Excavating the CA archive: Roman villas – part 1

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Joe Flatman explores half a century of reports from the past.

A selection of articles mentioned by Joe Flatman in this month’s column below can be accessed for free for one month via Exact Editions, from 7 November. Use the links within the text to jump to the individual articles, or click on the covers below. Print subscribers can add digital access to their account for just £12 a year – this includes everything from the last 50 years, right back to Issue 1! Call our dedicated subscriptions team on 020 8819 5580, quoting DIGI357, to add digital access to your account, or click here for more information.

Joe Flatman

Last month’s column on Chedworth villa in Gloucestershire got me thinking about Roman villas more broadly as both site-types and visitor experiences. I am willing to bet that almost without exception every reader of Current Archaeology has visited a villa at some point in their life, and that many have helped excavate one too. The best-surviving villas are some of the most evocative archaeological sites that it is possible to visit, and thanks to generations of schooling, some sites like Fishbourne are household names. In my next few columns I will explore villas, both well and lesser known, that CA has visited down the years.


The cover of the first issue of CA showing the well -preserved swimming pool in Hemel Hempstead, a site under excavation back in 1966, but now buried under the grass of Gadebridge Park.
CA’s very first cover star was the well-preserved swimming pool in Hemel Hempstead, a site under excavation back in 1966, but now buried under the grass of Gadebridge Park.

The first ever mention of a villa in CA came in issue 1 (March 1967) – right on the front cover! These are, arguably, the definitive site-type, with well over 100 villa sites mentioned in the magazine, some multiple times over many years. The first cover image starred the well-preserved swimming pool at Gadebridge in Hemel Hempstead, Hertfordshire. The site isn’t open to the public (although it survives under grass within Gadebridge Park), but the local Dacorum Heritage Trust undertakes excellent work to promote its history. CA visited Gadebridge in the summer of 1966 prior to the publication of issue 1, along with a number of other villa excavations then underway, including those at Eccles in Kent and at Rudston in Yorkshire.


The Roman villa at Sparsholt in Hampshire is a site that has featured regularly in the pages of CA, from issue 3 (July 1967) to, most recently, issue 304 (July 2015). Constructed in phases between the 2nd and 5th centuries AD, the villa is little-known since nothing is visible at the site today, which lies deep in a forest some 6km to the east of Winchester. The villa’s national significance is marked more subtly through finds on display in Winchester City Museum (where one of the fine mosaics from the site is the centrepiece of the Roman galleries) and also at nearby Butser Ancient Farm, where one wing of the villa has been reconstructed as both an exercise in experimental archaeology and also as a piece of public engagement. Fieldwork had been led at Sparsholt by David Johnston since 1965, and issue 9 (July 1968) gave a few more details, including of the mosaics recently discovered there. Only in issue 12 (January 1969), though, did the full story appear, with a lengthy article explaining both the excavation and layout of the site (the villa consisting of three or possibly four buildings around a farmyard) and its regional context. Fieldwork on site concluded in 1972, and sadly it then disappeared from view both in the pages of CA and more generally. Only in the 1980s did Johnston begin to work on its publication, a project that was cut short by his death in 2011 – this undertaking only concluded in 2014 through the efforts of a team formed by the Hampshire Field Club and Archaeological Society.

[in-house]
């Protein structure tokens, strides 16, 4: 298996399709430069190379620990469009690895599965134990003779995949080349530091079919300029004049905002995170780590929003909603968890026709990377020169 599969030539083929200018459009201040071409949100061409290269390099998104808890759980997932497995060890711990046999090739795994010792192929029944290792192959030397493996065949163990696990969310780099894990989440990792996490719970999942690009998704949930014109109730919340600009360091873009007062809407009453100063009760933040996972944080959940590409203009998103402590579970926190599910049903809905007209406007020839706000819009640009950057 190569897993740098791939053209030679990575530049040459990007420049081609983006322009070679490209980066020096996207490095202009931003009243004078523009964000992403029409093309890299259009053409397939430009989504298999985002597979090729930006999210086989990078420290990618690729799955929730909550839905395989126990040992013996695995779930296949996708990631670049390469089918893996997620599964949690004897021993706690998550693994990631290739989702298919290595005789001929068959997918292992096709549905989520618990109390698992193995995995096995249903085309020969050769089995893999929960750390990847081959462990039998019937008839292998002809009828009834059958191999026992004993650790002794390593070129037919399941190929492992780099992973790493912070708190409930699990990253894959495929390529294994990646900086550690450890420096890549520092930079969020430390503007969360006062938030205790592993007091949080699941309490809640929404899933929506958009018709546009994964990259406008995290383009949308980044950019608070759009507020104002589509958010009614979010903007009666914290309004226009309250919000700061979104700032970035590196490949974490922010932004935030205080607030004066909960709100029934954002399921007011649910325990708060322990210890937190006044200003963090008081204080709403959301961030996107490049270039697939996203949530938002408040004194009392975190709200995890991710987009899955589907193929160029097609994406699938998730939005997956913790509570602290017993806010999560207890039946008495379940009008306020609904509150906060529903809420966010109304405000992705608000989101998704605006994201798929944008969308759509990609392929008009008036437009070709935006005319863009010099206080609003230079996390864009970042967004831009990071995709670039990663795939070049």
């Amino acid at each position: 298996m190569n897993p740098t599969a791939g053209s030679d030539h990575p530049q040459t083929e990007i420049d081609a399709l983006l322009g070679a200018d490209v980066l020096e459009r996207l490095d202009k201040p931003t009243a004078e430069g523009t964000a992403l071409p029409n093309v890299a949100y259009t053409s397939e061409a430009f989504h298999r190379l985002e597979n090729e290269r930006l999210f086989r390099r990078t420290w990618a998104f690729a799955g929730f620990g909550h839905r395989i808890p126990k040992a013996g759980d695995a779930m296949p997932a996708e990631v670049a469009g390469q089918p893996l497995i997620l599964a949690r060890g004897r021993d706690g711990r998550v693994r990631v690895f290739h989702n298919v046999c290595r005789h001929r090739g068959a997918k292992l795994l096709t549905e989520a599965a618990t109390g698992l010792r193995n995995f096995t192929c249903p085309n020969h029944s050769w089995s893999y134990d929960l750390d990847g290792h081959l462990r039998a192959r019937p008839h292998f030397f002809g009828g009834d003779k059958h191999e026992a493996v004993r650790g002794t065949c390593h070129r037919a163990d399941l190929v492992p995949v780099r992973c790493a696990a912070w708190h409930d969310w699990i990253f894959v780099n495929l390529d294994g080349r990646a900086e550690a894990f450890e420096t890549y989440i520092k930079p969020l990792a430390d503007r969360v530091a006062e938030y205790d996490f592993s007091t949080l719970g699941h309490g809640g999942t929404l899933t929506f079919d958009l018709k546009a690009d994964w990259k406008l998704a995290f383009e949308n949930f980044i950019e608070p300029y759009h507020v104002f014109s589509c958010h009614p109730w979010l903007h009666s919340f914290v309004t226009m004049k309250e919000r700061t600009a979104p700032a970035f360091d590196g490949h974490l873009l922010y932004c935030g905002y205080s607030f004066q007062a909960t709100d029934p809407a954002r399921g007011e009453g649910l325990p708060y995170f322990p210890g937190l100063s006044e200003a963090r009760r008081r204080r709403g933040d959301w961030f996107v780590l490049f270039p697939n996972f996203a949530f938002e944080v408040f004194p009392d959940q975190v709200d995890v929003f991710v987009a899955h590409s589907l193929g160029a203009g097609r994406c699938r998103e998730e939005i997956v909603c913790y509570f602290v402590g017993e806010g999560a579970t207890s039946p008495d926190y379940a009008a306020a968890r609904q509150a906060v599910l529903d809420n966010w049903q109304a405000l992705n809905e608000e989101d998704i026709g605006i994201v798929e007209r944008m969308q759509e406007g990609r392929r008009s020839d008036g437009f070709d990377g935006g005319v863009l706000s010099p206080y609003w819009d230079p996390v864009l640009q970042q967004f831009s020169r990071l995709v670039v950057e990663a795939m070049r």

Another villa that appeared in the early pages of CA is one that I suspect more readers have heard of and perhaps visited: Lullingstone in Kent, which has been in the care of English Heritage since the 1960s, following fieldwork there between 1949 and 1961. CA 3 (July 1967) introduced the site as part of a longer article about the arrival of Christianity in late Roman Britain. Lullingstone is unique in having evidence of two phases of worship: in a pagan shrine on site as well as a 4th-century Christian house-church including a chi-rho fresco – the only known Christian paintings from the Roman era in Britain. Not only do these paintings provide some of the earliest evidence for Christianity in Britain, they are rare – the closest parallels come from a house-church in Dura-Europos, Syria. For those of us who have never been to the site (the author shamefacedly included), this is a place that we all ought to visit on any pilgrimage to Britain’s villas.

Lullingstone in Kent also appeared in an early issue of the magazine, in an article on Christianity in late Roman Britain in CA 3.